How to Build a Current Limiting Circuit

Thread Starter

laserau77

Joined Feb 11, 2018
12
Hi Guys,

I have an application where I need to build a current limiting circuit to protect a circuit board.
It is a solar application. The existing circuit board can only handle max 1.6amps input but the solar panels used are delivering up to 4 amps.
I understand the easiest option is replace the panel with a smaller one. Unfortunately its a messy situation and this is not possible to do this so looking for a simple circuit that will do this.
I have found lots of circuits with MOSFETs online but not really sure how well they work.
The input voltage ranges from 20V to 28V from the panel and that is no problem. I just need to limit the current to max 1.6A
So lets say ideally it will be 24V 1.6A
Any ideas?

Something along these lines would be ideal. http://320volt.com/en/irf4905-ile-5-amper-akim-regulatoru/
The original article on this is in german, I tried translating but its not clear if I can change components to reduce the output current.
 

crutschow

Joined Mar 14, 2008
24,426
Here's the LTspice simulation of a simple circuit that limits the current to about 1.55A with the circuit values shown.
It has a voltage drop when not limiting, equal to the current times (0.45Ω + the MOSFET on resistance).

You can alter the limit by changing the value of R1. The limit is ≈ 0.7V/R1.
The value of R2 will also cause a small changes in the limit (lower value causes a higher limit).

The P-MOSFET can be just about any with the a voltage rating of 40V or greater and an on-resistance ≤0.1Ω.
It should be in a TO-220 case so you can mount in on a heatsink, since it will dissipate power equal to (Vin-Vout) x 1.6A when limiting (blue trace).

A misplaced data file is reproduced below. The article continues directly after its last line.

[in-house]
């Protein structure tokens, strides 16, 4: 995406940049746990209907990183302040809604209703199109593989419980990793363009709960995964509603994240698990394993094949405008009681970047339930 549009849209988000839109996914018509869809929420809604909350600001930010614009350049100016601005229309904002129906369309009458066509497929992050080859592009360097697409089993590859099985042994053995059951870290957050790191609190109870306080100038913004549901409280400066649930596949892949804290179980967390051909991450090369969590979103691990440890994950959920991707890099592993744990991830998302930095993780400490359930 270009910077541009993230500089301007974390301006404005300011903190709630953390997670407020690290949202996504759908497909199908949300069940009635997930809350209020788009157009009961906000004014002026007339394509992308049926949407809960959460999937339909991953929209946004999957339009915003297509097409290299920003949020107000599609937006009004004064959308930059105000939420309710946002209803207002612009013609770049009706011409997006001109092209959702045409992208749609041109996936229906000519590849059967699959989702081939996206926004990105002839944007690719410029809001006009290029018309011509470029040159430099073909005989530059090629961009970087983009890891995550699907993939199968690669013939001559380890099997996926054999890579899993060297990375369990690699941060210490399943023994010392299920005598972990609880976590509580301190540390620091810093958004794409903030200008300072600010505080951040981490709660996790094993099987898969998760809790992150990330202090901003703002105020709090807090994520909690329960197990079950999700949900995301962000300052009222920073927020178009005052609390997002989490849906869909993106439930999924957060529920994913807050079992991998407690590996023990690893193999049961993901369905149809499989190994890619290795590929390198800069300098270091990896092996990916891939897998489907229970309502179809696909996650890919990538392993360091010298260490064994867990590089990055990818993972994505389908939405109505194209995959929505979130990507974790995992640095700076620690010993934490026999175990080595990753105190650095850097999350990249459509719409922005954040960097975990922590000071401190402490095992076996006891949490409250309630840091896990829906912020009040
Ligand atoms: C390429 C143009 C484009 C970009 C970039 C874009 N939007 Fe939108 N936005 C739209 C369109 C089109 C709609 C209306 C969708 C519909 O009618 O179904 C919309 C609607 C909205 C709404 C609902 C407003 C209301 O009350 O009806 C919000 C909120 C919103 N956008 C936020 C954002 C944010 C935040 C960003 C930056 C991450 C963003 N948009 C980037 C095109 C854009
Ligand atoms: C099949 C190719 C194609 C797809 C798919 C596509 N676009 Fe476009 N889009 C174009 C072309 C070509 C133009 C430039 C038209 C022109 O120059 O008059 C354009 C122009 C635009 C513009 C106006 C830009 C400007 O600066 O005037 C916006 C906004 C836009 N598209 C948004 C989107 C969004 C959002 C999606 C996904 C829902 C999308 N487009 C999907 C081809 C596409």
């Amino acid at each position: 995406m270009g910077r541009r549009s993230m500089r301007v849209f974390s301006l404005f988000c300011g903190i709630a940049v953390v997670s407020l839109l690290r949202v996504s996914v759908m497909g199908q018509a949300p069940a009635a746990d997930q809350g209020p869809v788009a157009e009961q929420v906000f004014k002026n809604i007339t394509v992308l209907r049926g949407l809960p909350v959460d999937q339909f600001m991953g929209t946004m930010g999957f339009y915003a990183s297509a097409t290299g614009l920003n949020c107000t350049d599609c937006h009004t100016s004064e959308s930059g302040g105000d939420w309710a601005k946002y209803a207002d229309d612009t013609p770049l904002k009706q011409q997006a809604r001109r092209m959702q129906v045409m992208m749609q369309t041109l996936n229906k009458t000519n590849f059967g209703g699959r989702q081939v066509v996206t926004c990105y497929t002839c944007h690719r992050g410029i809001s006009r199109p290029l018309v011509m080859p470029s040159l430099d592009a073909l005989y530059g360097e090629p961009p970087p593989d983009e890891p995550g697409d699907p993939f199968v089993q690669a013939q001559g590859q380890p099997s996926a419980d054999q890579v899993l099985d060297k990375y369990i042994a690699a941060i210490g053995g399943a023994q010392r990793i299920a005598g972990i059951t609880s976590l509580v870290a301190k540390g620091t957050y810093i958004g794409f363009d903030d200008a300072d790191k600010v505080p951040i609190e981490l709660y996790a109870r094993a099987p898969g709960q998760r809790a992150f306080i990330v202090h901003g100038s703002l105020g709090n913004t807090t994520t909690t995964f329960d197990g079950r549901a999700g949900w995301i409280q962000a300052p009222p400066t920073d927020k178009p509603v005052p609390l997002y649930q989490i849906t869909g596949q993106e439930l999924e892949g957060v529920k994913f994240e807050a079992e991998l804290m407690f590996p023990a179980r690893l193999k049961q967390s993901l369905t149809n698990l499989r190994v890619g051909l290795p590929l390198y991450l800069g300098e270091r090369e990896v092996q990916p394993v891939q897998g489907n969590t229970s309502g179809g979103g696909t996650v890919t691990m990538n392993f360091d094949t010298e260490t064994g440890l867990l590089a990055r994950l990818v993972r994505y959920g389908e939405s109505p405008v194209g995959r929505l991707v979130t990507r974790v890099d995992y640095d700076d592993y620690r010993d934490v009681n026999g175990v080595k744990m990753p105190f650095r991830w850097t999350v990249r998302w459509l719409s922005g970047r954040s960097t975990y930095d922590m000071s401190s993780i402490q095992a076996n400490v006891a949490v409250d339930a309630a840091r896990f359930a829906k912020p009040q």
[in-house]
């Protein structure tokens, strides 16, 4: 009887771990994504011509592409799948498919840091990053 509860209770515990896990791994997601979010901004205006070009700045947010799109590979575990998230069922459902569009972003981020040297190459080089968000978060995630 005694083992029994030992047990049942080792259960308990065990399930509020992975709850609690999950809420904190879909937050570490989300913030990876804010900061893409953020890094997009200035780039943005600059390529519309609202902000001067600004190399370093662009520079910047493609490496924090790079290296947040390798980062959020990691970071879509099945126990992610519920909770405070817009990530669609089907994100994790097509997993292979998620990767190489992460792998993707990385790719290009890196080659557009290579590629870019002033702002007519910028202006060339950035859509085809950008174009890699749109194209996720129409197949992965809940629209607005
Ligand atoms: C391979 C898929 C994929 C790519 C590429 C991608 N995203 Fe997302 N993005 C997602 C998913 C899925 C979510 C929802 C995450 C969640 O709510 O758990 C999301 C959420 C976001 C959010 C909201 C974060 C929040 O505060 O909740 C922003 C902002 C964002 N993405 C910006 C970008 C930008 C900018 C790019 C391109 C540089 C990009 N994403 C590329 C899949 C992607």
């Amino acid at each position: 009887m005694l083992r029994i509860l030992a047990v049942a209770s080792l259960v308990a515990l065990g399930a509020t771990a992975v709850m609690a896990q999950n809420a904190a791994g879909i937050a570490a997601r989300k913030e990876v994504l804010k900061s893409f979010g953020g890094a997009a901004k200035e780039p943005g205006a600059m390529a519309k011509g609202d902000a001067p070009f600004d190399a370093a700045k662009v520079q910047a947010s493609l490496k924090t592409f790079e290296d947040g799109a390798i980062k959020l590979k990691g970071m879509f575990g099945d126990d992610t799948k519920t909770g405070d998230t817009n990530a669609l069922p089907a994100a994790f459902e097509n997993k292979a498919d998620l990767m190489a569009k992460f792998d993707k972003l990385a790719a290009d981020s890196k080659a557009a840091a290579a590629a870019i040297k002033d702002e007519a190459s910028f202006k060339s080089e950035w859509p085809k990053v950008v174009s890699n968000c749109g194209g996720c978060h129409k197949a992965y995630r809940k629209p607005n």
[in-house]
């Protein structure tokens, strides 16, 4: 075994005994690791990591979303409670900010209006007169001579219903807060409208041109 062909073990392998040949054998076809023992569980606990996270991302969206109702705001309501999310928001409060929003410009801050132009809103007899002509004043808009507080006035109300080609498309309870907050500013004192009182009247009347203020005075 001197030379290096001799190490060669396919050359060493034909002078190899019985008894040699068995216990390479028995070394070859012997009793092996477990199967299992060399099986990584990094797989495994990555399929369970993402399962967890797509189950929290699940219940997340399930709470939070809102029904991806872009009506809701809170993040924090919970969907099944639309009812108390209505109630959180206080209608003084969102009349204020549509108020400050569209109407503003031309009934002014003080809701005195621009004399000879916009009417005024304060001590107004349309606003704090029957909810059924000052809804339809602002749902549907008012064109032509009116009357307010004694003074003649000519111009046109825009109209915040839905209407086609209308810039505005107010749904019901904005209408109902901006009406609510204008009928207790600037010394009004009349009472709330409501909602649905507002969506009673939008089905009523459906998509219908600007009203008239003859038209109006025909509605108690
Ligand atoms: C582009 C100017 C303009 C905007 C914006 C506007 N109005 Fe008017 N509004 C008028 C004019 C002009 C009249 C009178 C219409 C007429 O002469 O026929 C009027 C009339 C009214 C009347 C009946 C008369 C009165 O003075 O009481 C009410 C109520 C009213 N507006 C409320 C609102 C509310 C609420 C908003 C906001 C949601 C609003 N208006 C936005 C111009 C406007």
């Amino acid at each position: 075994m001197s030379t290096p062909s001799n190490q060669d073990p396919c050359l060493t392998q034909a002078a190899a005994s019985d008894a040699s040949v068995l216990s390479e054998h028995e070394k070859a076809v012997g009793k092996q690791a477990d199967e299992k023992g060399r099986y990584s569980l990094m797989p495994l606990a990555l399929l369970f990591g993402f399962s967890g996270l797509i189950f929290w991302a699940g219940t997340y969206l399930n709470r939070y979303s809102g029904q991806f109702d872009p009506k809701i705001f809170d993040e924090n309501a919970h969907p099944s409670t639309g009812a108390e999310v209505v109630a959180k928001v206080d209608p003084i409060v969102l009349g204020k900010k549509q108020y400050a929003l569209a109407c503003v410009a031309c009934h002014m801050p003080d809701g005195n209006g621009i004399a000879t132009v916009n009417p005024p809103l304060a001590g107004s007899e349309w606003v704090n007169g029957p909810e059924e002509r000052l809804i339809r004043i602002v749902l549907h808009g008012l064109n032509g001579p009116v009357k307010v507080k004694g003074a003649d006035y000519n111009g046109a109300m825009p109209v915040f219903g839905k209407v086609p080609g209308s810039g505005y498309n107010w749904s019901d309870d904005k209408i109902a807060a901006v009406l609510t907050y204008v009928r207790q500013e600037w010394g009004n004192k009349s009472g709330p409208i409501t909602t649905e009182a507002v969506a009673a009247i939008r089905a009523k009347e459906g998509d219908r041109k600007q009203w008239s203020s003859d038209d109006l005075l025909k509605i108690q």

upload_2018-3-9_16-5-33.png
 

wayneh

Joined Sep 9, 2010
16,292
What is your load and why can't it control its own current draw? I mean, the capacity of the panel might be 4A but it's not going to provide that much current into a load that does not demand it.
 

Thread Starter

laserau77

Joined Feb 11, 2018
12
Thanks Crutslow, that is perfect. Where did you find that calculator tool and software?
What is the wattage on the resistors? 1/4 or 1/2W?
Will the output voltage track the same as the input voltage minus the voltage drop. I am sure it does, just checking.

Wayneh, thanks for your response. You are correct, the board will only use the full amount of current when required.
It is only designed to handle a max current of 3.6A and quite often needs to delivery this current to charge a battery.

We have a new board in the design stage at the moment and is a month or 2 away from being ready.
So I need a way to limit the current in the mean time to stop any unnecessary failures.
 

crutschow

Joined Mar 14, 2008
24,426

crutschow

Joined Mar 14, 2008
24,426
Another simple circuit is to use a voltage regulator configured as a current limiter. The LM338 would be ideal for this.
But note that the drop across the LM338 circuit is about 2V plus the output current caused voltage drop across the 0.75Ω resistor.
 

crutschow

Joined Mar 14, 2008
24,426
I don't see that as an issue. He asked for a current regulator not a voltage regulator.
SG
True.
But at low solar panel output voltages that extra drop could be a problem.
Notice this question in post #4.
Will the output voltage track the same as the input voltage minus the voltage drop. I am sure it does, just checking.
That implies to me that he's concerned about voltage drop.
 

AnalogKid